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Normalized Convective Characteristics of Tropical Cyclone Rapid Intensification Events in the North Atlantic and Eastern North Pacific

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  • 1 Department of Atmospheric and Environmental Sciences, University at Albany, State University of New York, Albany, New York
  • 2 National Center for Atmospheric Research, Boulder, Colorado
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Abstract

The relationship between tropical cyclone (TC) convective characteristics and TC intensity change is explored using infrared and passive microwave satellite imagery of TCs in the North Atlantic and eastern North Pacific basins from 1989 to 2016. TC intensity change episodes were placed into one of four groups: rapid intensification (RI), slow intensification (SI), neutral (N), and weakening (W). To account for differences in the distributions of TC intensity among the intensity change groups, a normalization technique is introduced, which allows for the analysis of anomalous TC convective characteristics and their relationship to TC intensity change.

A composite analysis of normalized convective parameters shows anomalously cold infrared and 85-GHz brightness temperatures, as well as anomalously warm 37-GHz brightness temperatures, in the upshear quadrants of the TC are associated with increased rates of TC intensification, including RI. For RI episodes in the North Atlantic basin, an increase in anomalous liquid hydrometeor content precedes anomalous ice hydrometeor content by approximately 12 h, suggesting convection deep enough to produce robust ice scattering is a symptom of, rather than a precursor to, RI. In the eastern North Pacific basin, the amount of anomalous liquid and ice hydrometeors increases in tandem near the onset of RI.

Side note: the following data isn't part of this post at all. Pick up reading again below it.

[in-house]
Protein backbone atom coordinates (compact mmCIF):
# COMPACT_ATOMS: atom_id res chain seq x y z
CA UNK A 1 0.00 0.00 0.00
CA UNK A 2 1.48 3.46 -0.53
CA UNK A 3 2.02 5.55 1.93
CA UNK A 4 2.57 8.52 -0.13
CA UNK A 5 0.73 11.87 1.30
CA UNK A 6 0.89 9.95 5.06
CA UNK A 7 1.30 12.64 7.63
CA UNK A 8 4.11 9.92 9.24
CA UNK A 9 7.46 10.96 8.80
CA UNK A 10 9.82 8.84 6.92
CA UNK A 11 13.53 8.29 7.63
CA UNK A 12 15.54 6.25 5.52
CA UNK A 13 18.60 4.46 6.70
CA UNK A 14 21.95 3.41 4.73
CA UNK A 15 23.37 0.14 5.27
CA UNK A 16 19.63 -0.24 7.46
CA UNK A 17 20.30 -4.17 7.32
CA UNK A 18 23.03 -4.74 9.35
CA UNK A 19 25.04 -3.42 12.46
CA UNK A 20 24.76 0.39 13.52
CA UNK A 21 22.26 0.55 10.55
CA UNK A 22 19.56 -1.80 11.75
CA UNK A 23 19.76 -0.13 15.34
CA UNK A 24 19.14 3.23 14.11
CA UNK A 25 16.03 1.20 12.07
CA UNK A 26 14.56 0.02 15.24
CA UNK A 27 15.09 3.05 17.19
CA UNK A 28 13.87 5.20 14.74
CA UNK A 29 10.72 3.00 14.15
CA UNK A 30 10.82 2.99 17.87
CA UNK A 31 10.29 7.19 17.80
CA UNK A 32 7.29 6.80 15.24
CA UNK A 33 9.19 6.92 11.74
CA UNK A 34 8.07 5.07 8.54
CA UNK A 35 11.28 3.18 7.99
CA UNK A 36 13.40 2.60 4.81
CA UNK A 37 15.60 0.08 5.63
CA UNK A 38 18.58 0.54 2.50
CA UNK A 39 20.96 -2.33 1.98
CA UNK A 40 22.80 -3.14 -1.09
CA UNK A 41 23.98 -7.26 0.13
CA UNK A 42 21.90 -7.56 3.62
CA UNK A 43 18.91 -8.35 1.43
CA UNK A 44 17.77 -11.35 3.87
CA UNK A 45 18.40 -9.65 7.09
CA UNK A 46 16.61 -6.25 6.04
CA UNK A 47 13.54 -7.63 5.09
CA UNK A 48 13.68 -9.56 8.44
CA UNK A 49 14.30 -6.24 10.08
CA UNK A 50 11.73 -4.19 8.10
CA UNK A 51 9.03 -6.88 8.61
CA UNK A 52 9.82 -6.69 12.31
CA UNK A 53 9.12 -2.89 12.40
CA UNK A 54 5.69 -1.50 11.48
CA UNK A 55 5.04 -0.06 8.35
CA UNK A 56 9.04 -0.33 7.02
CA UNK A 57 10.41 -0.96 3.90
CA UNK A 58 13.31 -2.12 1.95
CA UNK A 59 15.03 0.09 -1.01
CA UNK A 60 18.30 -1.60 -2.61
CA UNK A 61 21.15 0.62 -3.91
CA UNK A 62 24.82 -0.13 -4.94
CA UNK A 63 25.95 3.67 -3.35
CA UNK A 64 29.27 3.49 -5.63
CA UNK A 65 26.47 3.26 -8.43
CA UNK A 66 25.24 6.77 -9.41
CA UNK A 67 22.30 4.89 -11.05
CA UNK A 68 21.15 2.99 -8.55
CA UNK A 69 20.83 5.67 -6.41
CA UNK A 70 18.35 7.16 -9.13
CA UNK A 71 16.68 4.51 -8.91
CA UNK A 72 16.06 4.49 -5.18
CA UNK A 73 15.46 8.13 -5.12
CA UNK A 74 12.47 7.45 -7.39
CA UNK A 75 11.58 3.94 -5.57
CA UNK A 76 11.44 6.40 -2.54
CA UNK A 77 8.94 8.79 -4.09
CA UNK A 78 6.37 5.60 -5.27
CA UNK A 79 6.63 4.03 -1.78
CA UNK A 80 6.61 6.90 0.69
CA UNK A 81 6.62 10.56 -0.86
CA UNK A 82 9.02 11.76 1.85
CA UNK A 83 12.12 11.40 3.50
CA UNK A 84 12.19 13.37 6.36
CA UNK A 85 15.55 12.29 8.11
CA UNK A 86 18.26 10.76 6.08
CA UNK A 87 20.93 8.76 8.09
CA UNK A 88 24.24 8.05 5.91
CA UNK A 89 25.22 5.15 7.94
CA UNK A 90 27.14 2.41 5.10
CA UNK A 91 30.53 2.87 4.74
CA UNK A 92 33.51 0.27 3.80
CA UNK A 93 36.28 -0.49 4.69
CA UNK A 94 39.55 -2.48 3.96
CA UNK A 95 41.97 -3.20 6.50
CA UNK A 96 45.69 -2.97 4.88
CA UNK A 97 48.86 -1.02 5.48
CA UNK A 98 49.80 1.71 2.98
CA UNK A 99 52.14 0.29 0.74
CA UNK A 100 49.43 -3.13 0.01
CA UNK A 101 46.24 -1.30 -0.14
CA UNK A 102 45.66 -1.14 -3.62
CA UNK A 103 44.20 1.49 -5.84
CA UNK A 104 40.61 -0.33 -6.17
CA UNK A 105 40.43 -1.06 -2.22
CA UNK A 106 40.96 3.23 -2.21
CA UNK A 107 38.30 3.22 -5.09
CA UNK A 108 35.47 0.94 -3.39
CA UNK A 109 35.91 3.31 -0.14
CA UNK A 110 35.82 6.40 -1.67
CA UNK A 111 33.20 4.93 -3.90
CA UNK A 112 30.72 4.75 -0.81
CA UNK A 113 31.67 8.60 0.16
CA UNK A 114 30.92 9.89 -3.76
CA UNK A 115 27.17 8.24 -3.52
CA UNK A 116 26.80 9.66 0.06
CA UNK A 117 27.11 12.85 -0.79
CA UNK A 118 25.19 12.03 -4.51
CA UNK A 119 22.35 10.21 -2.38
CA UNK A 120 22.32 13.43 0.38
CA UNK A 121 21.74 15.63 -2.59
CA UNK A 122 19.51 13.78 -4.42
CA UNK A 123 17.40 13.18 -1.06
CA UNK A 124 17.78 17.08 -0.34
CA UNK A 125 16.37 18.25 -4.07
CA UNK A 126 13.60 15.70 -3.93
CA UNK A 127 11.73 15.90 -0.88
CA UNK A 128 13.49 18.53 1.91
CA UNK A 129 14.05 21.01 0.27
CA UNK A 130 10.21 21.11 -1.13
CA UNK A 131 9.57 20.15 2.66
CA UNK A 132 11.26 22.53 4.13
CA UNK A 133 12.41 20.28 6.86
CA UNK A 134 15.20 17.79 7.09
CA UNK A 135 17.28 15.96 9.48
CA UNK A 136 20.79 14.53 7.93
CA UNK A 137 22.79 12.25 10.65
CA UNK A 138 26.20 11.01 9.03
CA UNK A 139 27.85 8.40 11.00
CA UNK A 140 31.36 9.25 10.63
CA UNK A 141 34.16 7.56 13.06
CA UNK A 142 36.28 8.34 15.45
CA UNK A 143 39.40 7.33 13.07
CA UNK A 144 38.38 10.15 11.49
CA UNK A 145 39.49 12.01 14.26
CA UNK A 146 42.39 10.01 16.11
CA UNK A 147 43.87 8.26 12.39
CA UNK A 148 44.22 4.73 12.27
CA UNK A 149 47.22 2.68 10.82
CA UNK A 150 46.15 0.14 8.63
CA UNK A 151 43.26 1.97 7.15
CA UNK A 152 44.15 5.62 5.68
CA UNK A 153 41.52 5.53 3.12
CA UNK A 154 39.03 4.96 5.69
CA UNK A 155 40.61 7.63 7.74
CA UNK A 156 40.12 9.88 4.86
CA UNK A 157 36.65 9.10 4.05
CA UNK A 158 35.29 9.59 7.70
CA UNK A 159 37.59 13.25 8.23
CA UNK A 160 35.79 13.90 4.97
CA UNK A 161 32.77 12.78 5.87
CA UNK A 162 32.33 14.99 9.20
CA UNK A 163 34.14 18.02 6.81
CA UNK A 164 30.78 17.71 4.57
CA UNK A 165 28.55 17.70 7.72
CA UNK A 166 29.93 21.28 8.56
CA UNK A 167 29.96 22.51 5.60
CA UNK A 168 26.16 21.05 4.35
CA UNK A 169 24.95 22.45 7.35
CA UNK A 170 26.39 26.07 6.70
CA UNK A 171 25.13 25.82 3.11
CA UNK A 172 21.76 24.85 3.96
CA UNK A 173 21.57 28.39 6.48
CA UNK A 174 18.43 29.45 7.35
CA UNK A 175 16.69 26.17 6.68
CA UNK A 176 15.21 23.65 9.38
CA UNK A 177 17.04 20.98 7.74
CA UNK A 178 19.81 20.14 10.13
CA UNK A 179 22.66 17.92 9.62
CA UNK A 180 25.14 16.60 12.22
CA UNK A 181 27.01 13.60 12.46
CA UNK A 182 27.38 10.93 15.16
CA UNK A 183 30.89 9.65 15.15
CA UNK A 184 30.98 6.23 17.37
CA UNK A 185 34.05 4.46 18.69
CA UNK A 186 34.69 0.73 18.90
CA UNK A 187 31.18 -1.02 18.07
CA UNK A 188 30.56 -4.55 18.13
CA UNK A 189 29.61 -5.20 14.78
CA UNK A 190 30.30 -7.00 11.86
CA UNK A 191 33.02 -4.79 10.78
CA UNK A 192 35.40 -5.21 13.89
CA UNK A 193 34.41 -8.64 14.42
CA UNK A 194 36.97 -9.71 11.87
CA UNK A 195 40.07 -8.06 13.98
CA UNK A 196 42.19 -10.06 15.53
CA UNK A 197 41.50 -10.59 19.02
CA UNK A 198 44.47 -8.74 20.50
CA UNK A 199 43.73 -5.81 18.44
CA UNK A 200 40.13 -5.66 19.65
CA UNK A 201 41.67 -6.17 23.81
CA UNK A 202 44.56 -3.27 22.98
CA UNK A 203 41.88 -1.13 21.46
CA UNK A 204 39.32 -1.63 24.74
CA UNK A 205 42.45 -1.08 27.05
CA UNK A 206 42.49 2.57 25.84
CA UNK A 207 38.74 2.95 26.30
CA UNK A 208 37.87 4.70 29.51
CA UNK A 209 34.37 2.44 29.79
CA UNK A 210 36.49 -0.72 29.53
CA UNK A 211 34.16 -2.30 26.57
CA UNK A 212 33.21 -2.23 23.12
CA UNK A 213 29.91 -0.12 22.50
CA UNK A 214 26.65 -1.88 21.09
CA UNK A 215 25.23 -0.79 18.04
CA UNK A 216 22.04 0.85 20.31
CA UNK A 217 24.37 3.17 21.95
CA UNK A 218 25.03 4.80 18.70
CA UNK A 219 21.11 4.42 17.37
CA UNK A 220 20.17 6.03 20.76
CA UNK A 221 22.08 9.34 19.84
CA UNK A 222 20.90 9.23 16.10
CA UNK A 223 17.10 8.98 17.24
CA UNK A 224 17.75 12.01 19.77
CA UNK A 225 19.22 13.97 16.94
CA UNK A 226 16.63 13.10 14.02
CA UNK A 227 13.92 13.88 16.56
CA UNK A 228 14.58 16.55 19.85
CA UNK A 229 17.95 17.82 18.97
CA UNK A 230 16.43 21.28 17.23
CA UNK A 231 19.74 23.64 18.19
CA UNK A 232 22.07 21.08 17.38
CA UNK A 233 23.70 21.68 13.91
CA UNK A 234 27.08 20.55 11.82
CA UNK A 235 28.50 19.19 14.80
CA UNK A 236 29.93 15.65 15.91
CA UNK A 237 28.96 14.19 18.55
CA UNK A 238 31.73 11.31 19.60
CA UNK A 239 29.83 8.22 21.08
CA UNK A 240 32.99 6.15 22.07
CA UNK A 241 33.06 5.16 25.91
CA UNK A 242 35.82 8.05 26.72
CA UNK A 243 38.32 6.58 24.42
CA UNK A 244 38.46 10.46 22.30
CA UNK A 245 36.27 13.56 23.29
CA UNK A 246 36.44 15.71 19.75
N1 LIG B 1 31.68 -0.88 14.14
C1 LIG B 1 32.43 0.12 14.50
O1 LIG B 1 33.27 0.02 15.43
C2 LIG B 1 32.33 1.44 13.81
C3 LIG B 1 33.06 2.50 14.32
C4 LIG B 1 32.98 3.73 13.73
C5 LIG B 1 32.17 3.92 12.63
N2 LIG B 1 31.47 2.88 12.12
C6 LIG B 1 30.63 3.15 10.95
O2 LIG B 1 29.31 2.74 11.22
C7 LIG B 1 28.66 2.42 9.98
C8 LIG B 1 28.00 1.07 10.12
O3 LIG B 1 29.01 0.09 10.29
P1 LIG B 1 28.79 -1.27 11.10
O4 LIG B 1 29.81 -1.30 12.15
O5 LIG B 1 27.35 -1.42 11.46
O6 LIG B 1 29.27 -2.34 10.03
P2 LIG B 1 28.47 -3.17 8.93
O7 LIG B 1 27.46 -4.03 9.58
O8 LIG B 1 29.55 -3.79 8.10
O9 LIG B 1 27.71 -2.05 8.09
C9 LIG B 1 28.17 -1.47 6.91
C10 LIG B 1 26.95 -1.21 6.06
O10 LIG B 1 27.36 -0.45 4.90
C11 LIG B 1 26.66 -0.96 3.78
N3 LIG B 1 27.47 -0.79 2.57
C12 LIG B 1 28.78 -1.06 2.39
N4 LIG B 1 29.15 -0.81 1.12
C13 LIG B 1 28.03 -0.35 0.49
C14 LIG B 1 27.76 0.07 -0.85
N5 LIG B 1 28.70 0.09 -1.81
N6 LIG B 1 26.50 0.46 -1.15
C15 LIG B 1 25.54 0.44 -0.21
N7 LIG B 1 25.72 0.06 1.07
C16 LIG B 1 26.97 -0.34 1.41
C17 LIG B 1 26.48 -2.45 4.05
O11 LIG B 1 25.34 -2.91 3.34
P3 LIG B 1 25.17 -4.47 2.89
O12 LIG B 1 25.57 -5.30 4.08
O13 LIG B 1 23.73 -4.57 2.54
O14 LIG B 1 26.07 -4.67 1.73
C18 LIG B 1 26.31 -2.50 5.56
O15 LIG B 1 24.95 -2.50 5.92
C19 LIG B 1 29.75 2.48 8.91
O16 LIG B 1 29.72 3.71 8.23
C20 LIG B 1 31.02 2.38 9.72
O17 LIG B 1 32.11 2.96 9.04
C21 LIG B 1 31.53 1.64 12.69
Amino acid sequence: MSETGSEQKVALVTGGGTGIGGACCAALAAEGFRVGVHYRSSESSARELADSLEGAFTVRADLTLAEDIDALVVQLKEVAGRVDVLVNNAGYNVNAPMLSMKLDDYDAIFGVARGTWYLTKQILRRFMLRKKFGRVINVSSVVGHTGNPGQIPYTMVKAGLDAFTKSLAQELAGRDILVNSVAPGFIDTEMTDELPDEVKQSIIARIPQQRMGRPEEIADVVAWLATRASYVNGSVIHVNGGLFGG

Normalized infrared and passive microwave brightness temperatures can be utilized to skillfully predict episodes of RI, as the forecast skill of RI episodes using solely normalized convective parameters is comparable to the forecast skill of RI episodes by current operational statistical models.

© 2018 American Meteorological Society. For information regarding reuse of this content and general copyright information, consult the AMS Copyright Policy (www.ametsoc.org/PUBSReuseLicenses).

Corresponding author: Michael S. Fischer, msfischer@albany.edu

Abstract

The relationship between tropical cyclone (TC) convective characteristics and TC intensity change is explored using infrared and passive microwave satellite imagery of TCs in the North Atlantic and eastern North Pacific basins from 1989 to 2016. TC intensity change episodes were placed into one of four groups: rapid intensification (RI), slow intensification (SI), neutral (N), and weakening (W). To account for differences in the distributions of TC intensity among the intensity change groups, a normalization technique is introduced, which allows for the analysis of anomalous TC convective characteristics and their relationship to TC intensity change.

A composite analysis of normalized convective parameters shows anomalously cold infrared and 85-GHz brightness temperatures, as well as anomalously warm 37-GHz brightness temperatures, in the upshear quadrants of the TC are associated with increased rates of TC intensification, including RI. For RI episodes in the North Atlantic basin, an increase in anomalous liquid hydrometeor content precedes anomalous ice hydrometeor content by approximately 12 h, suggesting convection deep enough to produce robust ice scattering is a symptom of, rather than a precursor to, RI. In the eastern North Pacific basin, the amount of anomalous liquid and ice hydrometeors increases in tandem near the onset of RI.

Normalized infrared and passive microwave brightness temperatures can be utilized to skillfully predict episodes of RI, as the forecast skill of RI episodes using solely normalized convective parameters is comparable to the forecast skill of RI episodes by current operational statistical models.

© 2018 American Meteorological Society. For information regarding reuse of this content and general copyright information, consult the AMS Copyright Policy (www.ametsoc.org/PUBSReuseLicenses).

Corresponding author: Michael S. Fischer, msfischer@albany.edu
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